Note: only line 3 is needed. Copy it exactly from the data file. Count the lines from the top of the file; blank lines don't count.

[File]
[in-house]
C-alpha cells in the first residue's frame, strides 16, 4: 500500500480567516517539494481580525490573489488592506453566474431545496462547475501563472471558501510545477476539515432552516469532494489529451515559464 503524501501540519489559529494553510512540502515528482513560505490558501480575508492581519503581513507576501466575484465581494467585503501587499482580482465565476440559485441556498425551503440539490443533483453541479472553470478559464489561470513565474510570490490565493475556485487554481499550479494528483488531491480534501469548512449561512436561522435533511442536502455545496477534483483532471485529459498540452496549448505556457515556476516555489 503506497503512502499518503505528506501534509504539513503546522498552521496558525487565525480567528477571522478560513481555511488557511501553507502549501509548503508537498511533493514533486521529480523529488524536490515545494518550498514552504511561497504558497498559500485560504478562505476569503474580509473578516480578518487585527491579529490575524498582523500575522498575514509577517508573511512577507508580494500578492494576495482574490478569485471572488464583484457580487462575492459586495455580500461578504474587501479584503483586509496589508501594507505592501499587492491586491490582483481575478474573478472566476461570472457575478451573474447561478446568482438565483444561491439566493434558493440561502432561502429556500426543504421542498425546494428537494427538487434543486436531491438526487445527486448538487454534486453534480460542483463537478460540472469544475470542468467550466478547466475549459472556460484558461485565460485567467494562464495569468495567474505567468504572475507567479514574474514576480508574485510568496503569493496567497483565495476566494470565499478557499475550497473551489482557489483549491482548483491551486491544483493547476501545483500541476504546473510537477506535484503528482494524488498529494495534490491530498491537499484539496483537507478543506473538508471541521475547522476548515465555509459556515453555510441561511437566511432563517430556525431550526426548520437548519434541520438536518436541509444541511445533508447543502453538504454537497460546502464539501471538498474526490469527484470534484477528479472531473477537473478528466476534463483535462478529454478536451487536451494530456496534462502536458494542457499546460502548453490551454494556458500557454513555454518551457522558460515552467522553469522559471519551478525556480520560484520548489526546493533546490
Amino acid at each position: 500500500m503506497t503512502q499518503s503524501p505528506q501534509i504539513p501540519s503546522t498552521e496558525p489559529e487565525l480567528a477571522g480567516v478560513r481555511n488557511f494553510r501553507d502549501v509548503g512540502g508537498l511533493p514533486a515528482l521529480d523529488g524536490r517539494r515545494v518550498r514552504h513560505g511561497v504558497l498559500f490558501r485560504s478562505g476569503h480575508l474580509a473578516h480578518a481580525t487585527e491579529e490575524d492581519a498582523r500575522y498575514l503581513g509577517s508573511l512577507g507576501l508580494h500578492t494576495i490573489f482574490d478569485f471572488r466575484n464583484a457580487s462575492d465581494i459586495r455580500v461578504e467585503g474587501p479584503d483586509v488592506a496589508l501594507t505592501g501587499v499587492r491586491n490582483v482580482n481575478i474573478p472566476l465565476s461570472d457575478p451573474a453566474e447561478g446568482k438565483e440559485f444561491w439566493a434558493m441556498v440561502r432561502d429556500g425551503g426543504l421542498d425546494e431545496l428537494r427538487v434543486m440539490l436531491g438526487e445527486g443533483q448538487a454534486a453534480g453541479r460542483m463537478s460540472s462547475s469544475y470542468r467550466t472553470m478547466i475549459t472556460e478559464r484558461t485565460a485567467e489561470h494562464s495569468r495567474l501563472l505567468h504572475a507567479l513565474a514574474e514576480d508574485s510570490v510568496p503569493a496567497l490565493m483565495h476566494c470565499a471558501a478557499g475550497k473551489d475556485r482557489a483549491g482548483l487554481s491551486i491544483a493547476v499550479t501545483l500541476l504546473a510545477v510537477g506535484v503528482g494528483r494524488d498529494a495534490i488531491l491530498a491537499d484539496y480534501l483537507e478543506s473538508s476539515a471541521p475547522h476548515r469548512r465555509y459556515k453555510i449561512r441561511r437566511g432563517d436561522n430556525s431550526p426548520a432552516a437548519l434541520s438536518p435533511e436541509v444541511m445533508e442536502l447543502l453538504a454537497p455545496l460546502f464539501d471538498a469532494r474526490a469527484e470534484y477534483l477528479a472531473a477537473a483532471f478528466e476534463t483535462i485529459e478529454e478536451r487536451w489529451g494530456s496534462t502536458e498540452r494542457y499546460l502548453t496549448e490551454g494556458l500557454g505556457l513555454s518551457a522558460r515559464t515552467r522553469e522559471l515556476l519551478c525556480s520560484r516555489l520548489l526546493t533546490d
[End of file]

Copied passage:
Amino acid at each position: 500500500m503506497t503512502q499518503s503524501p505528506q501534509i504539513p501540519s503546522t498552521e496558525p489559529e487565525l480567528a477571522g480567516v478560513r481555511n488557511f494553510r501553507d502549501v509548503g512540502g508537498l511533493p514533486a515528482l521529480d523529488g524536490r517539494r515545494v518550498r514552504h513560505g511561497v504558497l498559500f490558501r485560504s478562505g476569503h480575508l474580509a473578516h480578518a481580525t487585527e491579529e490575524d492581519a498582523r500575522y498575514l503581513g509577517s508573511l512577507g507576501l508580494h500578492t494576495i490573489f482574490d478569485f471572488r466575484n464583484a457580487s462575492d465581494i459586495r455580500v461578504e467585503g474587501p479584503d483586509v488592506a496589508l501594507t505592501g501587499v499587492r491586491n490582483v482580482n481575478i474573478p472566476l465565476s461570472d457575478p451573474a453566474e447561478g446568482k438565483e440559485f444561491w439566493a434558493m441556498v440561502r432561502d429556500g425551503g426543504l421542498d425546494e431545496l428537494r427538487v434543486m440539490l436531491g438526487e445527486g443533483q448538487a454534486a453534480g453541479r460542483m463537478s460540472s462547475s469544475y470542468r467550466t472553470m478547466i475549459t472556460e478559464r484558461t485565460a485567467e489561470h494562464s495569468r495567474l501563472l505567468h504572475a507567479l513565474a514574474e514576480d508574485s510570490v510568496p503569493a496567497l490565493m483565495h476566494c470565499a471558501a478557499g475550497k473551489d475556485r482557489a483549491g482548483l487554481s491551486i491544483a493547476v499550479t501545483l500541476l504546473a510545477v510537477g506535484v503528482g494528483r494524488d498529494a495534490i488531491l491530498a491537499d484539496y480534501l483537507e478543506s473538508s476539515a471541521p475547522h476548515r469548512r465555509y459556515k453555510i449561512r441561511r437566511g432563517d436561522n430556525s431550526p426548520a432552516a437548519l434541520s438536518p435533511e436541509v444541511m445533508e442536502l447543502l453538504a454537497p455545496l460546502f464539501d471538498a469532494r474526490a469527484e470534484y477534483l477528479a472531473a477537473a483532471f478528466e476534463t483535462i485529459e478529454e478536451r487536451w489529451g494530456s496534462t502536458e498540452r494542457y499546460l502548453t496549448e490551454g494556458l500557454g505556457l513555454s518551457a522558460r515559464t515552467r522553469e522559471l515556476l519551478c525556480s520560484r516555489l520548489l526546493t533546490d